The US Food and Drug Administration approved nearly 50% more novel drugs in 2023 than in 2022, putting it back on pace with historical levels, an improvement analysts and investors said could lead to increased investment in biotech firms.
FDA nods for innovative therapies containing an active ingredient or molecule not previously approved, rose to 55 in 2023, up from 37 in 2022 and 51 in 2021. Historical data shows the FDA typically green lights about 45-50 new drugs a year and hit a peak of 59 in 2018.
The agency approved several high-profile therapies such as Eli Lilly’s obesity drug Zepbound and Eisai 4523.T and Biogen’s Alzheimer’s treatment Leqembi. It also approved five gene therapies in addition to the 55 novel drugs, including a sickle cell disease treatment from Vertex Pharmaceuticals and CRISPR Therapeutics using the latter’s innovative gene editing technology.
“It is good to see the FDA approvals go up,” said John Stanford, executive director of Incubate, a Washington-based group of life sciences investors. He called the advance of gene editing technology particularly encouraging.
“Our scientists can do a lot more, and from that perspective we are excited about what’s coming down the pipeline, not just in 2024, but beyond that,” he said.
The FDA in a statement said, “the number of novel drugs approved varies from year to year, and may be due to a variety of factors.” Those include the complexity of new drugs in development as well as advances in scientific understanding of diseases and disease targets, it said.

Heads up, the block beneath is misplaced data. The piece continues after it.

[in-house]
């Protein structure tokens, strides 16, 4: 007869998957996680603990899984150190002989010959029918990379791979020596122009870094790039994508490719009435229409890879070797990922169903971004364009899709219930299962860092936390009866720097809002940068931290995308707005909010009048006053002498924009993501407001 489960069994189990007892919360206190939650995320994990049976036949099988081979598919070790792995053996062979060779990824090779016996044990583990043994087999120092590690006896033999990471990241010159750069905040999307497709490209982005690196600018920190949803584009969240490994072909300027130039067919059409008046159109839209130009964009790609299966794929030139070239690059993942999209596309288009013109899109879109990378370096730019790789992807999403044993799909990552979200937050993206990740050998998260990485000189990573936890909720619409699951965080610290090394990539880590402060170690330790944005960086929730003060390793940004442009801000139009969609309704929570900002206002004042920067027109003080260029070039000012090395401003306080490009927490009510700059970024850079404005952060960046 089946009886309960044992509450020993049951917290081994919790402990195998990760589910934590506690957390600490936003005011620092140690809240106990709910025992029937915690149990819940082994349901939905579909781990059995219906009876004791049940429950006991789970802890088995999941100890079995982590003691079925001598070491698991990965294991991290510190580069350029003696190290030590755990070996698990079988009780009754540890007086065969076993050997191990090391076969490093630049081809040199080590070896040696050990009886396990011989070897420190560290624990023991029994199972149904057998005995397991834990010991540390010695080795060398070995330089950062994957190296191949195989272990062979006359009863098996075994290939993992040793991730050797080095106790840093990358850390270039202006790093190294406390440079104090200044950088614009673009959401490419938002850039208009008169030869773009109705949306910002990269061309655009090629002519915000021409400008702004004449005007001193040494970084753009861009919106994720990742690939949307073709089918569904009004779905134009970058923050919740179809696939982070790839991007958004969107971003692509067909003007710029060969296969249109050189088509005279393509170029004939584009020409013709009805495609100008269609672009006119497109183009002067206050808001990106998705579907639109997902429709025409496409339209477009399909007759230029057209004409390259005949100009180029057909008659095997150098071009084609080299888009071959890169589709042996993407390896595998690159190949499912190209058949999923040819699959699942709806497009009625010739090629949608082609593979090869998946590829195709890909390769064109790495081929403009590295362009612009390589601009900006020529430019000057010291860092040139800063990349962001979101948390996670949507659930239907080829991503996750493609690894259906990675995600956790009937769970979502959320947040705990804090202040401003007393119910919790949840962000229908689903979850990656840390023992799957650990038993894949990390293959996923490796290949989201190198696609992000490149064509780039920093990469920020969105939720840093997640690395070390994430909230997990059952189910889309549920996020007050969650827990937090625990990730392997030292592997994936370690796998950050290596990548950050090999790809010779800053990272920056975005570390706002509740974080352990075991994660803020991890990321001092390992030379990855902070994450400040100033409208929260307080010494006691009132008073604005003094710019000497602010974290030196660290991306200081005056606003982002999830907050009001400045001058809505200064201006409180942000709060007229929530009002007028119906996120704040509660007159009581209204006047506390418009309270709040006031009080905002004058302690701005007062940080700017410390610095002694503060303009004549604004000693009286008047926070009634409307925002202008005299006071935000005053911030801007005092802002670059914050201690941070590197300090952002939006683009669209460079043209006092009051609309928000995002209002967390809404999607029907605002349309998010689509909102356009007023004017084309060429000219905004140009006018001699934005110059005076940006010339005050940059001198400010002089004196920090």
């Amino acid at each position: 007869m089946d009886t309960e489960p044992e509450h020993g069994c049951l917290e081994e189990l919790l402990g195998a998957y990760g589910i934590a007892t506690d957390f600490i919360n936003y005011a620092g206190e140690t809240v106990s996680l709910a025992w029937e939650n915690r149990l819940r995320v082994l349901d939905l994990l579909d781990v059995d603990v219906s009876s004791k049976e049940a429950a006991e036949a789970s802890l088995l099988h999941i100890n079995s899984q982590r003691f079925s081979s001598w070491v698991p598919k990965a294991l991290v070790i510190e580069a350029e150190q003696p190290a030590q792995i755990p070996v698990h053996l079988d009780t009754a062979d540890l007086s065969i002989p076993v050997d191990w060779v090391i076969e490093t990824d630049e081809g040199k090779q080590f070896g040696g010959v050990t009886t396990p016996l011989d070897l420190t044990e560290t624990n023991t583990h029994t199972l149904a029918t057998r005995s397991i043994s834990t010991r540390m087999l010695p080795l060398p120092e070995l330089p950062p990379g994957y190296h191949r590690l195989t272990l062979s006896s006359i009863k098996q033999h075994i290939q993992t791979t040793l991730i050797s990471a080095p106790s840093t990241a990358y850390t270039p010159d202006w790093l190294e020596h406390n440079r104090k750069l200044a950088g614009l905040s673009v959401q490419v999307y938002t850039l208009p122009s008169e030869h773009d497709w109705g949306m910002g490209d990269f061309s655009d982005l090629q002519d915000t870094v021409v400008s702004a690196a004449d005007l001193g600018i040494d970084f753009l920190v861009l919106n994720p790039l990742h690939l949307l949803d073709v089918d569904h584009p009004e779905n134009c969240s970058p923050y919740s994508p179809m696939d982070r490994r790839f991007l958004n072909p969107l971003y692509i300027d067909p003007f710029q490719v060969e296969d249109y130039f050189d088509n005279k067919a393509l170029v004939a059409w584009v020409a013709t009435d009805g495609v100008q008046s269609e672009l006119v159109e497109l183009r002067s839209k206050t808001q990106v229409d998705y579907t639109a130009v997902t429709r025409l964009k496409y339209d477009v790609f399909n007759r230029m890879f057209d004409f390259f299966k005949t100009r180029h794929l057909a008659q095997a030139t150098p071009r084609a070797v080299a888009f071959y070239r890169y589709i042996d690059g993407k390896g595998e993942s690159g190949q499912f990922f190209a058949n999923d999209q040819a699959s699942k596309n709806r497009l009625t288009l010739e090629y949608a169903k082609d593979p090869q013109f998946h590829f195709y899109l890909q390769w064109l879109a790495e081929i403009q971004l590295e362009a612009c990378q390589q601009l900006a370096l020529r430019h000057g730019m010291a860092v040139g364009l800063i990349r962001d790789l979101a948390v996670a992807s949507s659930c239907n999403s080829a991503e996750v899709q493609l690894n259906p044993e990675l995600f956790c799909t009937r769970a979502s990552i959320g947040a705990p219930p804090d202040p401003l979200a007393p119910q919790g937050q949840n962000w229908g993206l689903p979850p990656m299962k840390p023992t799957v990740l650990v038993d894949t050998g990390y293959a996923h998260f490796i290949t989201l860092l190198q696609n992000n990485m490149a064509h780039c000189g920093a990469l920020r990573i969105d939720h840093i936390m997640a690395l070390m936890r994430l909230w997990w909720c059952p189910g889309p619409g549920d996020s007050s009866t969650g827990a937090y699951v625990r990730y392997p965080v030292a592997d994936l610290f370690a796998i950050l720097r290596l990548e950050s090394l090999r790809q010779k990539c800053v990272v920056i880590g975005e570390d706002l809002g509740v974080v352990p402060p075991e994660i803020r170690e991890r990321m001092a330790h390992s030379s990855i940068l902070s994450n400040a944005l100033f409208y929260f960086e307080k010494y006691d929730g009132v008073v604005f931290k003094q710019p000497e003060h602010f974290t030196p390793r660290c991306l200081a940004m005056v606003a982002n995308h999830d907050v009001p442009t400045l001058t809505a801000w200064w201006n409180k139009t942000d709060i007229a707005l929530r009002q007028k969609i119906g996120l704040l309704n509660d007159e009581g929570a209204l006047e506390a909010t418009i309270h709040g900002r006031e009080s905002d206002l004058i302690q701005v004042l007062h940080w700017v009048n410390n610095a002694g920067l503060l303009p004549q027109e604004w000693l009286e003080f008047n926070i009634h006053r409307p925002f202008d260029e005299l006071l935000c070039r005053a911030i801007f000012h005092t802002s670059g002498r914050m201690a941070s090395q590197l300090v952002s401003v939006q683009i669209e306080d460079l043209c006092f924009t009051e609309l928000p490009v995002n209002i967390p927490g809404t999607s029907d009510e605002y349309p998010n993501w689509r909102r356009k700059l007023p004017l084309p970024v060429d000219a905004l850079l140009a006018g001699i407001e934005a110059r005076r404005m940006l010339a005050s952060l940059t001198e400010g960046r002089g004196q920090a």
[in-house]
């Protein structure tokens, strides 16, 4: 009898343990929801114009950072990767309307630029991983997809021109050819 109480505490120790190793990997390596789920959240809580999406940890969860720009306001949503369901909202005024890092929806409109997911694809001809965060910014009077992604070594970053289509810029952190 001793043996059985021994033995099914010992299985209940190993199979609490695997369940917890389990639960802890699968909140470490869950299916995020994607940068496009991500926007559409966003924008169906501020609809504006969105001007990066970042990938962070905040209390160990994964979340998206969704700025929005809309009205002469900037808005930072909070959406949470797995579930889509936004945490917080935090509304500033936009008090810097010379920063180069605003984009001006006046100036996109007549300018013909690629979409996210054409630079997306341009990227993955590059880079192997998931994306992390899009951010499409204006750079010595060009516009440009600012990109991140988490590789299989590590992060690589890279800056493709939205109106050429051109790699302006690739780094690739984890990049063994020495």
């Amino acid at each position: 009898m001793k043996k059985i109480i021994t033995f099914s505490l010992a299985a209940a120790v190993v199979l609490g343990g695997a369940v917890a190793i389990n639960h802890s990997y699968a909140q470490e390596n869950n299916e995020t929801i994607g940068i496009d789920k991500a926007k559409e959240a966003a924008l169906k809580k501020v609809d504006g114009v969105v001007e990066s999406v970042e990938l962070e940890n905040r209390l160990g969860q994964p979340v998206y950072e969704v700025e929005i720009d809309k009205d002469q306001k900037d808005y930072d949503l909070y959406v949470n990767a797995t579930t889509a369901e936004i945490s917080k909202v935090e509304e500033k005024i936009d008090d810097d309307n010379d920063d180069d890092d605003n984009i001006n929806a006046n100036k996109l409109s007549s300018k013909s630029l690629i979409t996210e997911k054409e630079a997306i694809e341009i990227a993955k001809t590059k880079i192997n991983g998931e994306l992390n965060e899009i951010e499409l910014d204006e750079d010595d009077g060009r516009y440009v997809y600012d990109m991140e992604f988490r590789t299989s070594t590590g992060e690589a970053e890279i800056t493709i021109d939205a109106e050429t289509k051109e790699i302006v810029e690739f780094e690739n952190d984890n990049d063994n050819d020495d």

The agency did not provide a specific reason for the big drop in approvals in 2022.
TD Cowen analyst Ritu Baral said the COVID-19 pandemic was likely a factor. When the pandemic hit, the agency moved from approving drugs at record pace to operating with a remote workforce, which caused disruption and issues such as delayed inspections that affected drug reviews.
“We’re back at those peak levels, which hopefully means that the workflow disruptions, staffing and bandwidth issues and, most importantly, communications with developers, have hopefully been improving, Baral said, adding that she expects a similar level of FDA approvals in 2024.
Investment in biotech companies over the past two years has been a fraction of historical levels.
After 108 initial public offerings (IPOs) in 2021, there were only 18 each in 2022 and in 2023 as of mid-December. A basket of biotech-focused funds tracked by Piper Sandler saw $15.8 billion in capital outflow in 2023, the largest ever going back to 1992, according to the brokerage.
“2023 has been a year where the market was selective in the companies able to access capital,” William Blair analysts said in a December note.
They noted that companies developing GLP-1 weight-loss treatments, the same class as Novo Nordisk’s NOVOb.DE wildly popular Wegovy and Lilly’s Zepbound, have had better access to the IPO market.
Industry analysts also said lingering investor concern about high interest rates and government scrutiny of drugmakers could hamper a full funding recovery.
“While we don’t expect capital markets to return to peak 2020-21, we do think that conditions will improve and that the window will open up,” Jefferies analyst Michael Yee said.
Incubate’s Stanford said some investors may remain on the sidelines due to increased oversight of deals in the sector, the government’s drug price negotiation plans and the threat that the Biden administration is looking to seize patents of medicines developed with government funding if the prices are deemed to be too high. – Reuters